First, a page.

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Liquid Volume

In science labs around the world, scientists need to make liquid measurements. To make up any solution of a known concentration, for example, the exact amount of liquid added (often water, H2O) is required. Medicines like cough syrup, antacids, and other medications must be of precise concentrations. This means that there must be a known amount of the medicine dissolved in a known amount of water. Knowing how to accurately measure the volume of liquids is therefore very important.

The standard unit of liquid volume in the metric system is the liter (L). For smaller quantiles, liters are too large so we use another unit of metric measurement, the milliliter (ml). From what you already know about metric prefixes, you might have already figured out that a milliliter is one one-thousandth (1/1,000) of a liter. Another way of saying this is that each liter of a liquid contains 1,000 milliliters.

Measuring Volume with Volumetric Containers

LabLearner comes with a number of different pieces of scientific equipment to accurately measure the volume of samples. These include: graduated cylinders, beakers, Erlenmeyer flasks, a one liter (1 L) pitcher and both 15 ml and 50 ml graduated centrifuge tubes.

With all of these different volumetric containers, your first question may well be, “which container do I use for measuring volumes?”. In general, while beakers and Erlenmeyer flasks have graduation markers on them, we don’t use them for accurately measuring volume. These pieces of equipment are used for mixing or heating solutions. The volume markings only give approximate readings and there is quite a large volume difference between the markings.

As a rule, the finer or the more graduation marks on a piece of volumetric equipment, the greater its accuracy. Notice, for example, that the individual marks on your 1000 ml graduated cylinder represent steps of 10 ml (right). Therefore, any volume between these 10 ml marks can only be estimated. On the other hand, if you examine your 100 ml graduated cylinder (right), you will see that the individual marks on it represent only 1 ml. Therefore, you can get better accuracy with the 100 ml graduated cylinder than the 1,000 ml (1 liter or 1 L) graduated cylinder.

Your LabLearner lab also contains 15 ml and 50 ml centrifuge tubes that you can use for measuring volume (below). These tubes are not primarily used for measuring volumes, but they are very easy to use and the 15 ml centrifuge tube, in particular, can measure small volumes with good accuracy. As in the case of the graduated cylinders, the smaller of the two centrifuge tubes offers the greater accuracy as its markings go down to a half of a milliliter (0.5 ml). Actually, if you look very closely, you will see that the pointed tip of the 15 ml centrifuge tube has graduations of 0.1 ml. However, for volumes of less than 1 ml, scientists would use more sophisticated instruments.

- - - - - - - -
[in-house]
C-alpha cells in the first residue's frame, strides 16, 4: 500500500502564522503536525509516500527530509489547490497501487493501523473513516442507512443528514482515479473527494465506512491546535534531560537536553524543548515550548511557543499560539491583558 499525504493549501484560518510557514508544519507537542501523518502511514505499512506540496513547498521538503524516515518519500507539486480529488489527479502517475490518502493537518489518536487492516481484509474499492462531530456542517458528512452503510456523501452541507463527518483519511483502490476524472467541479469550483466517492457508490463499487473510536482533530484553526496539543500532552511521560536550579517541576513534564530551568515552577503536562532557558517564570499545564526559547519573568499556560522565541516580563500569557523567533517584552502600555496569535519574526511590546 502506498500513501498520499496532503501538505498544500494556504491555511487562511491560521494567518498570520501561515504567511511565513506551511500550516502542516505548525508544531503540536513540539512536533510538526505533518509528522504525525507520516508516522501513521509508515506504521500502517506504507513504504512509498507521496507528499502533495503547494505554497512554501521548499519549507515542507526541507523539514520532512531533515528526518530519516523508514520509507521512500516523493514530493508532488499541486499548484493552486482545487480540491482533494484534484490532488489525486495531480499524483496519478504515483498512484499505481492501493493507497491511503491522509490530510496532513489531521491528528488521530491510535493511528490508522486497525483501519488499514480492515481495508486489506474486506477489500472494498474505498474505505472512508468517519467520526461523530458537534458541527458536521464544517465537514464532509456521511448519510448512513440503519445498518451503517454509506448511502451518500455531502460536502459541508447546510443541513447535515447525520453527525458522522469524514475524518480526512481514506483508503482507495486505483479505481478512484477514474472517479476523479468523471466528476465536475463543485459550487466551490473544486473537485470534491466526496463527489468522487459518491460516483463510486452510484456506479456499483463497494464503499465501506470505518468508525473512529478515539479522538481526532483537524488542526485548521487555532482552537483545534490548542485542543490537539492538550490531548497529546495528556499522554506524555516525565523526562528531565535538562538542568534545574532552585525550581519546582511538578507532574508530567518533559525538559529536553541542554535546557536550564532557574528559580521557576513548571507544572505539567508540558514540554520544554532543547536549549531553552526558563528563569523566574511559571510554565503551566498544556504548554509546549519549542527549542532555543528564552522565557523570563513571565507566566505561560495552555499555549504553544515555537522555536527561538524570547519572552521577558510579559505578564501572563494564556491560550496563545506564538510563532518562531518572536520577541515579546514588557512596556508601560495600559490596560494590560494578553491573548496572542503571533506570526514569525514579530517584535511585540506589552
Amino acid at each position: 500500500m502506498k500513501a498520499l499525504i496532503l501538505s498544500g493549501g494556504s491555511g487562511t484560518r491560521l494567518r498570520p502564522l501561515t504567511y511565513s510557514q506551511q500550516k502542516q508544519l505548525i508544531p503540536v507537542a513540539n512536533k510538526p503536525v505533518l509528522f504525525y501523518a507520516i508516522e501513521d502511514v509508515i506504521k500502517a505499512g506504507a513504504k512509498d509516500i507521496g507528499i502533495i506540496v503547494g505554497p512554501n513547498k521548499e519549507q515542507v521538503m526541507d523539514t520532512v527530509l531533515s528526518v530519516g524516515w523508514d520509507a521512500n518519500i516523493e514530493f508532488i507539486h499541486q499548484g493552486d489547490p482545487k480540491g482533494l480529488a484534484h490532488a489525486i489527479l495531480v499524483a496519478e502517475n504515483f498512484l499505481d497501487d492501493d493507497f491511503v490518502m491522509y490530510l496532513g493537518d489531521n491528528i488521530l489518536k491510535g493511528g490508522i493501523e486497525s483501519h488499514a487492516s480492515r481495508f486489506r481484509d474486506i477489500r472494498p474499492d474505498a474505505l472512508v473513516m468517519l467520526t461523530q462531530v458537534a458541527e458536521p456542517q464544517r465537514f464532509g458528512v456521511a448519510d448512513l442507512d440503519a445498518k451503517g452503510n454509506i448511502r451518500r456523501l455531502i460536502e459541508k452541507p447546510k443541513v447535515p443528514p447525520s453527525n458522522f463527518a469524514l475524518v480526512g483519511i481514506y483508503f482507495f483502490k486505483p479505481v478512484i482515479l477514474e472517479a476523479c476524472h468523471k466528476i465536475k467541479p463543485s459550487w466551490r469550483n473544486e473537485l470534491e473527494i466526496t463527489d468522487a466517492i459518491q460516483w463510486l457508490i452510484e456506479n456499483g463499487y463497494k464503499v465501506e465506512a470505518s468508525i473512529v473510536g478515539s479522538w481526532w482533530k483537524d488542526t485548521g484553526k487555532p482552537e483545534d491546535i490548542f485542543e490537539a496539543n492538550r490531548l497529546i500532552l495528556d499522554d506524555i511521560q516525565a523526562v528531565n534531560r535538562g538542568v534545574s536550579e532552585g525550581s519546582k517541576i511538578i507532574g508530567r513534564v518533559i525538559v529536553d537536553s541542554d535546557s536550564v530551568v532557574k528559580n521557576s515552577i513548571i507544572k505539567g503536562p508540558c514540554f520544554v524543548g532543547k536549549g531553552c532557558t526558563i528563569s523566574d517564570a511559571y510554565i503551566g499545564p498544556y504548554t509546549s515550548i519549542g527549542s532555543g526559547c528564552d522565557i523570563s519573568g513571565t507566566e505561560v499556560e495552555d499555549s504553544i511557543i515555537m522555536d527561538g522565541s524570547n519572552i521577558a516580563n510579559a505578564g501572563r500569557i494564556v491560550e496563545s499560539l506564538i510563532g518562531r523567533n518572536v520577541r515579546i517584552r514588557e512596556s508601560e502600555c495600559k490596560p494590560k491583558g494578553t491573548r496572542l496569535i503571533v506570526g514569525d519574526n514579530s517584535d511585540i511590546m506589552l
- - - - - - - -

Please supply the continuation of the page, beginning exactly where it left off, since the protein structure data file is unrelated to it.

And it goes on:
Finally, LabLearner comes with plastic pipettes that can be used to add and subtract liquid from any graduated container by the drop. Practice using these pipettes for greater accuracy.

LabLearner Tabs: Volumetric Containers

Learn more about volumetric containers by clicking on the tabs below. Start with Tab One: Using Volumetric Containers. Then move on to the next tab Tab Two: Example Graduated Cylinder Readings in order to see examples of measurements made with this very important piece of scientific equipment.

 

 

Using Volumetric Containers

1. Volumetric equipment includes the beakers, graduated cylinders, Erlenmeyer flasks, liter pitcher, and graduated centrifuge tubes. This equipment is used to measure the volume of  liquids in milliliters (ml).

2. Before measuring a liquid, place the piece of volumetric equipment on a flat level surface, such as a table.

3. Turn the piece of equipment so that the volume graduations can be seen easily.

4. Move (you may need to squat down, for example) so that you can view the graduations at eye level. This will allow you to take an accurate reading of a liquid’s volume.

5. If using a centrifuge tube, hold it in your hand at eye level and turn the graduations toward you.

6. Pour the liquid slowly into the piece of equipment so that you do not pass the volume that is being measured.

7. If measuring 50 ml, for example, add liquid until the surface of the liquid is even with the 50 ml mark on the piece of equipment.

8. If you should pour more liquid into the piece of equipment than is needed, remove the excess liquid with a plastic pipette or slowly pour some of the liquid out.

Example Graduated Cylinder Readings

You may notice that the surface of a liquid in a graduated cylinder or centrifuge tube may be slightly curved. This curved surface is called a meniscus. The meniscus is caused by an attraction between the surface of the liquid and the material that the cylinder is made of. When “reading” at a meniscus, always read at the bottom of it as in the picture below:

Below are five readings of a 100 ml graduated cylinder. For practice, try to pour each of these volumes of water into your own 100 ml graduated cylinder. The meniscus might not be as pronounced as in this drawing.